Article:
HUNTER School of the Performing Arts is giving theatre-goers a chance to take a very different and amusing look at two Shakespeare plays this week with its staging of English playwright Tom Stoppard’s Dogg’s Hamlet, Cahoot’s Macbeth.
The first half, Dogg’s Hamlet, has high school acting students rehearsing Hamlet while talking in a different form of English named after their very strict headmaster who developed the language.
It uses existing words in very different ways, with the opening having children and builders in the school grounds speaking Dogg, and their voices and movements showing watchers what they mean.
One schoolboy, for example, says “Brick” as he motions to another one to throw him a football.
And the second half, Cahoot’s Macbeth, has a police inspector coming to a rehearsal of Macbeth and telling the actors that Shakespeare is a subversive writer.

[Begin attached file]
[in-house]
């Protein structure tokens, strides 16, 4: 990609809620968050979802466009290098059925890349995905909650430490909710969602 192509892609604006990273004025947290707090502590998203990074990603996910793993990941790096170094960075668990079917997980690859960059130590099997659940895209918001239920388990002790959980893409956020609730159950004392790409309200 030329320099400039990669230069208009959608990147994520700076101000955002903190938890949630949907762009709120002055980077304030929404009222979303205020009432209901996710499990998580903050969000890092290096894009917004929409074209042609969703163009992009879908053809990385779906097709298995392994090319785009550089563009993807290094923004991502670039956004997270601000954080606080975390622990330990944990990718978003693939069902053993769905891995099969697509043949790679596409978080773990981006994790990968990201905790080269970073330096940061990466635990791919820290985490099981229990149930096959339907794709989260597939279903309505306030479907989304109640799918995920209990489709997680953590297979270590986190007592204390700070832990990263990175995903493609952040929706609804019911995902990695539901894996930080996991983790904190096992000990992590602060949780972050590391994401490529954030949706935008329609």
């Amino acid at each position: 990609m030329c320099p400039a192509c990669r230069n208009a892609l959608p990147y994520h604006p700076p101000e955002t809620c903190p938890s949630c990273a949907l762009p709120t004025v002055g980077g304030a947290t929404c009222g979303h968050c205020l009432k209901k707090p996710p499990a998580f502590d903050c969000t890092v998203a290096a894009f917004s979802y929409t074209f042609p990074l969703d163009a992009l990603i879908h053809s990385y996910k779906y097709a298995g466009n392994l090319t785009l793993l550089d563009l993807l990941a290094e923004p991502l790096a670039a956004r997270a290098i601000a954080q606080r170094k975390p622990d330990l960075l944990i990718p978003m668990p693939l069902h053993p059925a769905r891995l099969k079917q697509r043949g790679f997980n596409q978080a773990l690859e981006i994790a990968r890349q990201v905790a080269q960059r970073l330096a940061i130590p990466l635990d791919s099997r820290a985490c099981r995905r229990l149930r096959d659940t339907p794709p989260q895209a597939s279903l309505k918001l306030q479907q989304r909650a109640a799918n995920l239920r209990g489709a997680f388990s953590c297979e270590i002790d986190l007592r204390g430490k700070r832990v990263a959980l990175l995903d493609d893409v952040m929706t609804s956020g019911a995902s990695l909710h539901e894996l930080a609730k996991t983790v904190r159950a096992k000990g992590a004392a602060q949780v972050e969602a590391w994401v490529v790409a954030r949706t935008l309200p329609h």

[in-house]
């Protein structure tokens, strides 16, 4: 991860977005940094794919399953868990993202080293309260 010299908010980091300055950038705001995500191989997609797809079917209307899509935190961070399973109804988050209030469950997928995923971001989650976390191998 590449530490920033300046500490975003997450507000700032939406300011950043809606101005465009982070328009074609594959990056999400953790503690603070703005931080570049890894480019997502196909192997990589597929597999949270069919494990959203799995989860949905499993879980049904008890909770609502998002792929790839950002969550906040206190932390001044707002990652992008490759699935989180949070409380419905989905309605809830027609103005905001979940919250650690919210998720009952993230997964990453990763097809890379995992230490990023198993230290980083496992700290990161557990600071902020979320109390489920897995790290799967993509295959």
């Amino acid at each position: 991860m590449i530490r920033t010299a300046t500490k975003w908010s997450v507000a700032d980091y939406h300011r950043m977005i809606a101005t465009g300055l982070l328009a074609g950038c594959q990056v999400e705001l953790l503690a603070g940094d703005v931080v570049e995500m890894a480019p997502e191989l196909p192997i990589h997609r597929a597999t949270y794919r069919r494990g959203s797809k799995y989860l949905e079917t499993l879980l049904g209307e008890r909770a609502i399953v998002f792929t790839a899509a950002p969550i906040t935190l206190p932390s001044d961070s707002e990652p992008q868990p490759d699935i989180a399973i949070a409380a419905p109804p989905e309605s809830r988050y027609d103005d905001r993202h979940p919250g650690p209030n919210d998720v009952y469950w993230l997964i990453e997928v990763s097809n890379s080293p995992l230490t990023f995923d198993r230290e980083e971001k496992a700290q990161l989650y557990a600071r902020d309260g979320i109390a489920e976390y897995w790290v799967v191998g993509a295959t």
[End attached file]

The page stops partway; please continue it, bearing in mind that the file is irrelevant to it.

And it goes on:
Stoppard used the name Cahoot as a tribute to Czechoslovakian writer Pavel Kohout, one of many writers and actors banned from involvement in theatre in the late 1960s by the Communist government. Cahoot is a censored writer in the play.
Dogg’s Hamlet, Cahoot’s Macbeth has its final performances at a HSPA venue on Saturday at 6.30pm.
It is being staged in the school’s large new performing arts precinct that adjoins its Hunter Theatre. The building includes fully equipped rehearsal spaces for drama and dance students, a large main hall that has a raised stage behind a floor that can be used for basketball and other sport activities, and a gym.
Drama teacher Jane McDavitt, the play’s director, has set each of the two acts in adjoining but different rehearsal rooms, with the audience moving between them at interval.
Dogg’s Hamlet is in a more open space, reflecting the story’s setting in a school yard. And Cahoot’s Macbeth is in a more intimate venue, with the audience members around the actors rehearsing Hamlet.
The production features 19 drama students from years 10 to 12. Only one of the actors, Magnus Gamble, is in both halves.
He plays Easy, a delivery man puzzled in Dogg’s Hamlet by the language the builders are using. In Cahoot’s Macbeth, he is the only one that uses Dogg.